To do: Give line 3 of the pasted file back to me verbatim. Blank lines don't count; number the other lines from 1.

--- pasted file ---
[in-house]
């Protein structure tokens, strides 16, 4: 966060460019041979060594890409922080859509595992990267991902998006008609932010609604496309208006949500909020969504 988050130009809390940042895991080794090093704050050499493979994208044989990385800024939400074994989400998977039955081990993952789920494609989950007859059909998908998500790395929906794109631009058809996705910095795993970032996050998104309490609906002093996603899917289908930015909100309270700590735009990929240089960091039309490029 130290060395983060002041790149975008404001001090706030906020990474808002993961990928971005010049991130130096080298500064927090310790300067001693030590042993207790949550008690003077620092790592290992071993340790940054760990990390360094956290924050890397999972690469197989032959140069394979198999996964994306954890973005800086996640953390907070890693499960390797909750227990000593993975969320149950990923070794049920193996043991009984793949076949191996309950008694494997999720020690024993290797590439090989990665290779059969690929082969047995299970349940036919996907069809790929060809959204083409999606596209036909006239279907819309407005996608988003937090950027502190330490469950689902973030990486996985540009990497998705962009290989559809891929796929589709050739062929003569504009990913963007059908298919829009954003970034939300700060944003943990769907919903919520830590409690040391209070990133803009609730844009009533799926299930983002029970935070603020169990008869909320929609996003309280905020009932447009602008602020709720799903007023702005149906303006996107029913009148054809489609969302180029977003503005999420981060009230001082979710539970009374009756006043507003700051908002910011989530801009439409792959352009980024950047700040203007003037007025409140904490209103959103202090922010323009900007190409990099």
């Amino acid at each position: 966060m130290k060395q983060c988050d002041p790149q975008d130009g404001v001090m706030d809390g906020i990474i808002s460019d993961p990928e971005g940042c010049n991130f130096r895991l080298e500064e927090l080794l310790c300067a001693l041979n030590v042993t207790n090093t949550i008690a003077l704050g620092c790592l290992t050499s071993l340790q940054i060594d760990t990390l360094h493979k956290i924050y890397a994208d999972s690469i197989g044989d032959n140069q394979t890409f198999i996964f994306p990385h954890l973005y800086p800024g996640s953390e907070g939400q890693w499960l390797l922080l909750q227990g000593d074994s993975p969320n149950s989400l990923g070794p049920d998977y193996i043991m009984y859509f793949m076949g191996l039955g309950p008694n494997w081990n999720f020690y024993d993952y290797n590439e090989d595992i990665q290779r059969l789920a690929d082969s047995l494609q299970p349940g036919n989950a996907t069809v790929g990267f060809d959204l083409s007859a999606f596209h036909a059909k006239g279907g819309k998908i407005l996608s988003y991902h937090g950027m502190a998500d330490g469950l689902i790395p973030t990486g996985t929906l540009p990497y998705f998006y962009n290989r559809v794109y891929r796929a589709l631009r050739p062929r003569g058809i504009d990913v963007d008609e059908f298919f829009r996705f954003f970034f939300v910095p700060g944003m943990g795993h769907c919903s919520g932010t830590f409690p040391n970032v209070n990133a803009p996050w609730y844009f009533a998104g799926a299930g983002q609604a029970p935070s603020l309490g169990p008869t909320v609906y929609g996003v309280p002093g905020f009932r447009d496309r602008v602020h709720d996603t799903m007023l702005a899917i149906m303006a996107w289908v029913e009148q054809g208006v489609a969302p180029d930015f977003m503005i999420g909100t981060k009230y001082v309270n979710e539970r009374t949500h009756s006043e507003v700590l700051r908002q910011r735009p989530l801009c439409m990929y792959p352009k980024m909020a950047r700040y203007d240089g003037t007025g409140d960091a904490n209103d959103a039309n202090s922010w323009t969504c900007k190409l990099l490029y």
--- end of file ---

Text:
């Amino acid at each position: 966060m130290k060395q983060c988050d002041p790149q975008d130009g404001v001090m706030d809390g906020i990474i808002s460019d993961p990928e971005g940042c010049n991130f130096r895991l080298e500064e927090l080794l310790c300067a001693l041979n030590v042993t207790n090093t949550i008690a003077l704050g620092c790592l290992t050499s071993l340790q940054i060594d760990t990390l360094h493979k956290i924050y890397a994208d999972s690469i197989g044989d032959n140069q394979t890409f198999i996964f994306p990385h954890l973005y800086p800024g996640s953390e907070g939400q890693w499960l390797l922080l909750q227990g000593d074994s993975p969320n149950s989400l990923g070794p049920d998977y193996i043991m009984y859509f793949m076949g191996l039955g309950p008694n494997w081990n999720f020690y024993d993952y290797n590439e090989d595992i990665q290779r059969l789920a690929d082969s047995l494609q299970p349940g036919n989950a996907t069809v790929g990267f060809d959204l083409s007859a999606f596209h036909a059909k006239g279907g819309k998908i407005l996608s988003y991902h937090g950027m502190a998500d330490g469950l689902i790395p973030t990486g996985t929906l540009p990497y998705f998006y962009n290989r559809v794109y891929r796929a589709l631009r050739p062929r003569g058809i504009d990913v963007d008609e059908f298919f829009r996705f954003f970034f939300v910095p700060g944003m943990g795993h769907c919903s919520g932010t830590f409690p040391n970032v209070n990133a803009p996050w609730y844009f009533a998104g799926a299930g983002q609604a029970p935070s603020l309490g169990p008869t909320v609906y929609g996003v309280p002093g905020f009932r447009d496309r602008v602020h709720d996603t799903m007023l702005a899917i149906m303006a996107w289908v029913e009148q054809g208006v489609a969302p180029d930015f977003m503005i999420g909100t981060k009230y001082v309270n979710e539970r009374t949500h009756s006043e507003v700590l700051r908002q910011r735009p989530l801009c439409m990929y792959p352009k980024m909020a950047r700040y203007d240089g003037t007025g409140d960091a904490n209103d959103a039309n202090s922010w323009t969504c900007k190409l990099l490029y």